According to the New York Times, 20th Century Fox purchased the screen rights for $25,000 in the spring of 1941 but temporarily shelved the property because studio executives felt Boothe's "statement of the opposition between fascism and democracy had become self-evident to the point of banality." [4] In April 1942, William Goetz, serving as interim studio head while Darryl F. Zanuck was fulfilling his military duty, greenlighted the project and assigned it to director Ernst Lubitsch. Goetz wanted Preminger to reprise his role of Baumer, but Preminger insisted he wanted to direct as well. When Goetz refused, Preminger offered to direct for free and agreed to withdraw from helming the film but remain as Baumer if Goetz was unhappy with his work at the end of the first week of filming, and Goetz agreed.[5]

Preminger thought the screenplay by Lillie Hayward was "awful" and hired newcomer Samuel Fuller, on leave from the United States Army, to help him revise the script. The men agreed Luce's original play, written as a call to arms, had to become a morale booster for a country firmly entrenched in World War II. As such, they presented the story as a flashback to the period prior to America's entry in the war. Principal photography began on September 28, 1942, and at the end of the first week, Goetz told the director he was so pleased with the dailies he was offering him a seven-year contract as director and actor. Preminger requested producing rights as well, and the deal was sealed. He completed filming on November 5, on schedule and only slightly over budget.[6]


Critical reception

Theodore Strauss of the New York Times observed, "Less than brilliant when done on Broadway, the script is now painfully dated. The Nazis certainly are not less villainous, but as they are shown in the film they are much less interesting. Practically every character and situation has long been a cliché of anti-Nazi films generally . . . There are other examples of worn conventions. Margin for Error tells us nothing new and tells it very dully . . . As a story the film has practically no suspense. It is not greatly helped by the tediously bombastic style of Otto Preminger as the consul nor by Joan Bennett as his suffering wife. Poor Milton Berle . . . is forced to forsake his comic antics and make sweet speeches on the benefits of democracy, a role for which Mr. Berle seems way out of line. For that matter, Margin for Error is way out of line as well." [7]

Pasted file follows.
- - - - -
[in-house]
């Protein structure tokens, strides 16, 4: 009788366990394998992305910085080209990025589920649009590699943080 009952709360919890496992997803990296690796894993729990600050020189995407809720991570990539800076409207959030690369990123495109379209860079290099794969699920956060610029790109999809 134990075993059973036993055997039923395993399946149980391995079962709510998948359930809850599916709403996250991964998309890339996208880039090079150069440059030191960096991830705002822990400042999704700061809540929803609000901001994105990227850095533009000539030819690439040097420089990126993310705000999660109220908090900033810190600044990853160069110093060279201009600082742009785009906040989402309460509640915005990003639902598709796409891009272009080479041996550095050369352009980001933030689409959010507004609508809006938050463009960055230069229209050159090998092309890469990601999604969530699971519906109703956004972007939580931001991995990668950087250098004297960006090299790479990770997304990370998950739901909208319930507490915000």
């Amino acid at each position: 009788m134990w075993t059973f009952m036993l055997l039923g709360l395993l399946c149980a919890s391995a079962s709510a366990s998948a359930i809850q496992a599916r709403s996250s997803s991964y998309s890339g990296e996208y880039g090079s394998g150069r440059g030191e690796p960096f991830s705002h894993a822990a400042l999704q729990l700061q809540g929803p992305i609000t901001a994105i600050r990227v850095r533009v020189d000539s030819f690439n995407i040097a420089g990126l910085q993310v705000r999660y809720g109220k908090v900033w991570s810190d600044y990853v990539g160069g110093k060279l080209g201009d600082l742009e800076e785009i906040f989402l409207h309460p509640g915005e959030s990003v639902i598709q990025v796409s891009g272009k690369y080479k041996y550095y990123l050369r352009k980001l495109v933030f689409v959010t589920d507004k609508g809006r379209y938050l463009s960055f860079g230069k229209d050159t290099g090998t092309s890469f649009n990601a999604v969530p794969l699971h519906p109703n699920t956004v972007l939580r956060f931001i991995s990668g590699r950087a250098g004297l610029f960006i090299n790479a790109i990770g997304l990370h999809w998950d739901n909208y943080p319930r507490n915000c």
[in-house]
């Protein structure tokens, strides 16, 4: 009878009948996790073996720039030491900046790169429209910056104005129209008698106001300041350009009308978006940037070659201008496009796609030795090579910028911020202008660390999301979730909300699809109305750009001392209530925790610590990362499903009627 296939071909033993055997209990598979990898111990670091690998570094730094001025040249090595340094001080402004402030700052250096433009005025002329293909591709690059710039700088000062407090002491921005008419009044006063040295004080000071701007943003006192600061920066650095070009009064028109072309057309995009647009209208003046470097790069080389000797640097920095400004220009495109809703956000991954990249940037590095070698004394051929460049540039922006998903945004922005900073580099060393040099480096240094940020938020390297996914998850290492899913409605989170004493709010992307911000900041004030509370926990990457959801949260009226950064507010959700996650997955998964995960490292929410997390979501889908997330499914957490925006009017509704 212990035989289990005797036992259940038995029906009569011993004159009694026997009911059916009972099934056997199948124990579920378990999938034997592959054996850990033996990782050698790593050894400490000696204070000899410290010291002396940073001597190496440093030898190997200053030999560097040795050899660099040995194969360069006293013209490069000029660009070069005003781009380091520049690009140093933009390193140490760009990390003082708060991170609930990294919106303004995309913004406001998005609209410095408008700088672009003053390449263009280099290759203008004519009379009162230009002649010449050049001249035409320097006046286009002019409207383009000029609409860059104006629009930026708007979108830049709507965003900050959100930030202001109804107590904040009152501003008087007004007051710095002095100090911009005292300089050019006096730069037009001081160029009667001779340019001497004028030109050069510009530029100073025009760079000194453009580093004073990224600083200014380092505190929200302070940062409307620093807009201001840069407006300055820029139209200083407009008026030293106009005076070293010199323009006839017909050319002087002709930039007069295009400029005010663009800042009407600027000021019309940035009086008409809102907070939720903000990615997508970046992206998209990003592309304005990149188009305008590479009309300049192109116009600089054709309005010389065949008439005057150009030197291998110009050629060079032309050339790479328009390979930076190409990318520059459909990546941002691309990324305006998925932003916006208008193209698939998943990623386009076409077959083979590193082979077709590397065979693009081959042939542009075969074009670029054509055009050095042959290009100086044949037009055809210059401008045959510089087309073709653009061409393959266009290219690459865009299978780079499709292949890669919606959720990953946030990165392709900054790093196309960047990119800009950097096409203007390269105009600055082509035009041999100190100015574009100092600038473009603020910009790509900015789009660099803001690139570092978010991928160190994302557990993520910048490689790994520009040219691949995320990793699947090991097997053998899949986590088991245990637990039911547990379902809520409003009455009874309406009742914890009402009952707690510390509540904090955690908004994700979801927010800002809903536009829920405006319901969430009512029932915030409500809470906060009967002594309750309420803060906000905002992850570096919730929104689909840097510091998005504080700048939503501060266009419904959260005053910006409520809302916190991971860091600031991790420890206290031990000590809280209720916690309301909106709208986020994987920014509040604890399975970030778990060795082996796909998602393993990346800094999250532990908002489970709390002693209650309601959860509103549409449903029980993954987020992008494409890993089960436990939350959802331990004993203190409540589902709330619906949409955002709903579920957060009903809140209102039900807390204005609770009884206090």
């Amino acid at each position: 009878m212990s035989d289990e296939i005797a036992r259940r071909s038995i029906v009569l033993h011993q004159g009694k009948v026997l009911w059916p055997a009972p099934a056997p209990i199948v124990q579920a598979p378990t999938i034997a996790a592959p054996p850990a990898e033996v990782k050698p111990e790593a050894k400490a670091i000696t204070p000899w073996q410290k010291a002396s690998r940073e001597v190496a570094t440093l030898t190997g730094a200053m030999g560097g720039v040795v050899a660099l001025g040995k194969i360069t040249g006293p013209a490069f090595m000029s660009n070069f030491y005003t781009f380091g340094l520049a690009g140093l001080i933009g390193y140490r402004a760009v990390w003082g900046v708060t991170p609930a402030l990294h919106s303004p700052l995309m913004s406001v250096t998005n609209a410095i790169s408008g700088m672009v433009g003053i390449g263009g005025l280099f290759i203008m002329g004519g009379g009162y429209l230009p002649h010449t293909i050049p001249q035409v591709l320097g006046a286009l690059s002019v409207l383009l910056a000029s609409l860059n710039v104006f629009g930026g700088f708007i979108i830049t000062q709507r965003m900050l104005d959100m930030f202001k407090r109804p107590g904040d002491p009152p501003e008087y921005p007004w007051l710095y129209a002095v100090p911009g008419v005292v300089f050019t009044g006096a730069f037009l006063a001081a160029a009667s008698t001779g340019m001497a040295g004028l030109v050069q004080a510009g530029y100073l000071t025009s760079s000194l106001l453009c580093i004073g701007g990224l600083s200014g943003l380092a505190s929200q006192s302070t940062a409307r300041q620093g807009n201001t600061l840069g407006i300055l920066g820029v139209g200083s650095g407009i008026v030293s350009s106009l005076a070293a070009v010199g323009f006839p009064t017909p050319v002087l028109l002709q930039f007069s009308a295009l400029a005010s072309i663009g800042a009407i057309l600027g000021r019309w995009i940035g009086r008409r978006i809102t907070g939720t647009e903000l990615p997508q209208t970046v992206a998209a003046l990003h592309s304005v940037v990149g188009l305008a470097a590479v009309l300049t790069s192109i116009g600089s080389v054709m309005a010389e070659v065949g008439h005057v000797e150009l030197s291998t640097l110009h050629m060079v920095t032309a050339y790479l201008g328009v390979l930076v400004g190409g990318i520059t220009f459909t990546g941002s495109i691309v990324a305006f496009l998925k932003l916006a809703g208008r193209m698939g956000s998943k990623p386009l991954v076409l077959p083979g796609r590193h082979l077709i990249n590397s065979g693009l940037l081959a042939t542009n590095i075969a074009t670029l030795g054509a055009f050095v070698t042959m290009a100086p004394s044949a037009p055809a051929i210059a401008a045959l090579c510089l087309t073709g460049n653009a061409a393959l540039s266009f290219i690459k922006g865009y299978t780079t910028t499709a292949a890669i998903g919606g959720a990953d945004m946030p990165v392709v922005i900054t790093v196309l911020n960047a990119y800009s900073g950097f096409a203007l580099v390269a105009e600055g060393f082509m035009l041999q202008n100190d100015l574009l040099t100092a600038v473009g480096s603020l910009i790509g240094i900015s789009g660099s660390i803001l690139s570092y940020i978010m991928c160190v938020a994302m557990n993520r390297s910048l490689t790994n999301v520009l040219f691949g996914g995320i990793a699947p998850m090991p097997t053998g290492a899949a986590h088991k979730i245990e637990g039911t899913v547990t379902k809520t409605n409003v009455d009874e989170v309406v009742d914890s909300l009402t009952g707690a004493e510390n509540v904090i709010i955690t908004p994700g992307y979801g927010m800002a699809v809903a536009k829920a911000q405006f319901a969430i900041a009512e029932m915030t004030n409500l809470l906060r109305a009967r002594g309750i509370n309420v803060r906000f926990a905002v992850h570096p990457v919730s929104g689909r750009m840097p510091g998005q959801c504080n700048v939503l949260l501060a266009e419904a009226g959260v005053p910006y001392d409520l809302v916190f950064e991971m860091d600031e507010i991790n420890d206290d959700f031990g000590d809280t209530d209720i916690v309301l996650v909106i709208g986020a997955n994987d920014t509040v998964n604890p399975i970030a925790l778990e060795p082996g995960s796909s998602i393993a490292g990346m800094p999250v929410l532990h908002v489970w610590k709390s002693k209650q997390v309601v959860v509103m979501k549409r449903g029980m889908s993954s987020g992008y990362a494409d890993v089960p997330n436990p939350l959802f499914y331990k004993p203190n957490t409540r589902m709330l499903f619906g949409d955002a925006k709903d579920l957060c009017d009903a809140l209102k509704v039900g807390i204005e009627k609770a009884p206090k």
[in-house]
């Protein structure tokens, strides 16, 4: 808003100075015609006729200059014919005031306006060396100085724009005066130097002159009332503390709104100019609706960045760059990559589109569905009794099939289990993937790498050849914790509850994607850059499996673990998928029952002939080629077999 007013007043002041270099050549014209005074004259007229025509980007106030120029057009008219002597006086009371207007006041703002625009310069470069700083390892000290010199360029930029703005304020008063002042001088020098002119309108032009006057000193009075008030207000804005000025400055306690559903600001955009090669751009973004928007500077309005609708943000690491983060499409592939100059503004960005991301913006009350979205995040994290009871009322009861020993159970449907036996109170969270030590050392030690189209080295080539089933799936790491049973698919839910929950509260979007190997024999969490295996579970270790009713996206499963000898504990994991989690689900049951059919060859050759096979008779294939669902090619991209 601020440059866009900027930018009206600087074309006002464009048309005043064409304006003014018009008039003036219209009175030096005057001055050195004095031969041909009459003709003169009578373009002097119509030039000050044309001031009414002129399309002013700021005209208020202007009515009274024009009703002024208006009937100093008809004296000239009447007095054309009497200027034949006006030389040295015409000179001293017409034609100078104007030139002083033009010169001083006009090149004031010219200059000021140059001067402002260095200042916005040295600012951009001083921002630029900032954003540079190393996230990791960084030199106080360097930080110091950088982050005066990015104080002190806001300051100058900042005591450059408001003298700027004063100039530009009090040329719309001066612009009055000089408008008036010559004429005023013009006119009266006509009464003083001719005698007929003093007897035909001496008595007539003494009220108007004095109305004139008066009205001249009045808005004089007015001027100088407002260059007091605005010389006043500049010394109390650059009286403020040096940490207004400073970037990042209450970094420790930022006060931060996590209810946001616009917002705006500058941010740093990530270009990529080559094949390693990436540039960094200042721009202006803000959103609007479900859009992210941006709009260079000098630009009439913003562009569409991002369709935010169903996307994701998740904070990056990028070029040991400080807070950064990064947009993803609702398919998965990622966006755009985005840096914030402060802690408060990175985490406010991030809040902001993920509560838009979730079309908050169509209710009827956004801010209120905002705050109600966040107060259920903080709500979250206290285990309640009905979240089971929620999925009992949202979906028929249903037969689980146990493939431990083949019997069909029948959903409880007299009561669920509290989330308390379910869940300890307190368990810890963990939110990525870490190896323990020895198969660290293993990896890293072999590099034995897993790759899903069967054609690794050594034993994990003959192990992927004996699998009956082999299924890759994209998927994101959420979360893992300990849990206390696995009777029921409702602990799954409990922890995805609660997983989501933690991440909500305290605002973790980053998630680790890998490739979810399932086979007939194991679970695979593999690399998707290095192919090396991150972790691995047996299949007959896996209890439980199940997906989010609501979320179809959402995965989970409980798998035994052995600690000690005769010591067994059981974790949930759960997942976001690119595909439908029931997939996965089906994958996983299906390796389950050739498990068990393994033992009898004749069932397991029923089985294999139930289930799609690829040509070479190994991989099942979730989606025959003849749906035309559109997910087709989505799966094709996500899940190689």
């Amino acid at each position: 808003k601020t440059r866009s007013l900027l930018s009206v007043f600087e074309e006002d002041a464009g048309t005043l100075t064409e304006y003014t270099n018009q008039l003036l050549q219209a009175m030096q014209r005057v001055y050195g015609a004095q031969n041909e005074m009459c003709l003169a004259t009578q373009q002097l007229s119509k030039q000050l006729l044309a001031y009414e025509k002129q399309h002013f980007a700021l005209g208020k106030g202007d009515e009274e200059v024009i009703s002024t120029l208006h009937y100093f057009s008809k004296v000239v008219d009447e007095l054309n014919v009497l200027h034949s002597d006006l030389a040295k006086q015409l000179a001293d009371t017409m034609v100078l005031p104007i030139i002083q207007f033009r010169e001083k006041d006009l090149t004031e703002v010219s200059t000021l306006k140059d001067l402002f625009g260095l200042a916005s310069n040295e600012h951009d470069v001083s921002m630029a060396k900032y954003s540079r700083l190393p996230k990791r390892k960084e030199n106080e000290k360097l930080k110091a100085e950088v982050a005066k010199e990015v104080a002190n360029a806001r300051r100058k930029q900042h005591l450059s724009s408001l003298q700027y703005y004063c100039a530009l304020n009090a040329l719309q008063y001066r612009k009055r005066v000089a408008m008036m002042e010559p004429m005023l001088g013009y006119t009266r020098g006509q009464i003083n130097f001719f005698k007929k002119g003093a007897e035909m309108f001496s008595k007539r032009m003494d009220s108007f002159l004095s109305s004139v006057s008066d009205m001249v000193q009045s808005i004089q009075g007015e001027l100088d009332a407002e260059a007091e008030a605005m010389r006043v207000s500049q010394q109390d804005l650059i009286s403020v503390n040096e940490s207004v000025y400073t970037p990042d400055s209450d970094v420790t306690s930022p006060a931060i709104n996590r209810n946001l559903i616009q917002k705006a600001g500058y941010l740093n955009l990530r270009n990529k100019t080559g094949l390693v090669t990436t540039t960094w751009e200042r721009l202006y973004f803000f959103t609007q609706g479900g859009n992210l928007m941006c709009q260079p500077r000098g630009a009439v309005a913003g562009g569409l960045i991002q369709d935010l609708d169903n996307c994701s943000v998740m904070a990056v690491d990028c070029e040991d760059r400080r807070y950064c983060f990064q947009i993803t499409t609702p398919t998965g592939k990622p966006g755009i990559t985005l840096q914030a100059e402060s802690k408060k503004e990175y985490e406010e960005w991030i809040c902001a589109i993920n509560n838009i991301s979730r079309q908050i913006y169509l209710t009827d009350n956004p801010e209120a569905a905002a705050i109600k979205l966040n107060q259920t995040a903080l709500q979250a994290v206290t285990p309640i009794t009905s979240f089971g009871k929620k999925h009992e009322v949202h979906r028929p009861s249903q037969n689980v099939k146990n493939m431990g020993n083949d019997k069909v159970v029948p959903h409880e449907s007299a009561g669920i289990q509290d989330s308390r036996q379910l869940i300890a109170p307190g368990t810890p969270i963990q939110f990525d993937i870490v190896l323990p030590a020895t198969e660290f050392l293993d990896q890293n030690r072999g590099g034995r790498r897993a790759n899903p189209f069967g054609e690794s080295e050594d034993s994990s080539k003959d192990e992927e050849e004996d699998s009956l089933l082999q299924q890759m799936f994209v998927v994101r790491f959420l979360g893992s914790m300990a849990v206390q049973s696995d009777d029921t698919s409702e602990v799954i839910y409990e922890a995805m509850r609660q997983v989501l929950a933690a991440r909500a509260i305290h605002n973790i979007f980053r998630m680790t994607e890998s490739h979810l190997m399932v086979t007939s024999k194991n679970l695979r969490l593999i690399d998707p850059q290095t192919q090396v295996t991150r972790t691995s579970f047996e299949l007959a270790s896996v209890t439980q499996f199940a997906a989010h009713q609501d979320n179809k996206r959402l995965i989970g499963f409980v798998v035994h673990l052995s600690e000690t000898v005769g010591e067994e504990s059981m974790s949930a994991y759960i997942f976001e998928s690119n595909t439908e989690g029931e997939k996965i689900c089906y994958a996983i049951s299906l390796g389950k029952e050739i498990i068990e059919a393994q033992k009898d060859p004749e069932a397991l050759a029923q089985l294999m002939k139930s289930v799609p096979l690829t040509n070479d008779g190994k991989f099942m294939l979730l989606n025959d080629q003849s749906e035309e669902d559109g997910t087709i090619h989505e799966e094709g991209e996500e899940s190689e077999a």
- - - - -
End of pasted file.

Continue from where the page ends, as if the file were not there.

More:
Alexander Larman of Channel 4 rated the film three out of five stars and noted, "Otto Preminger is rightly regarded as one of the most talented émigré directors to have had a successful career in post-war American film. However, Margin For Error, while undeniably entertaining in a B-movie manner, is hardly indicative of his talent, suffering from a plot that alternates between cliche and head-scratching reversals, some unimpressive acting and a limp denouement." [8]


  1. ^ "Captain of Police, Accused, Ends Life". The New York Times: p. 32. 4 May 1940. 
  2. ^ Margin for Error at the Internet Broadway Database
  3. ^ Hirsch, Foster, Otto Preminger: The Man Who Would Be King. New York: Alfred A. Knopf 2007. ISBN 978-0-375-41373-5, p. 81
  4. ^ Margin for Error at Turner Classic Movies
  5. ^ Hirsch, pp. 85-86
  6. ^ Hirsch, pp. 87-89
  7. ^ New York Times review
  8. ^ Channel 4 review

External links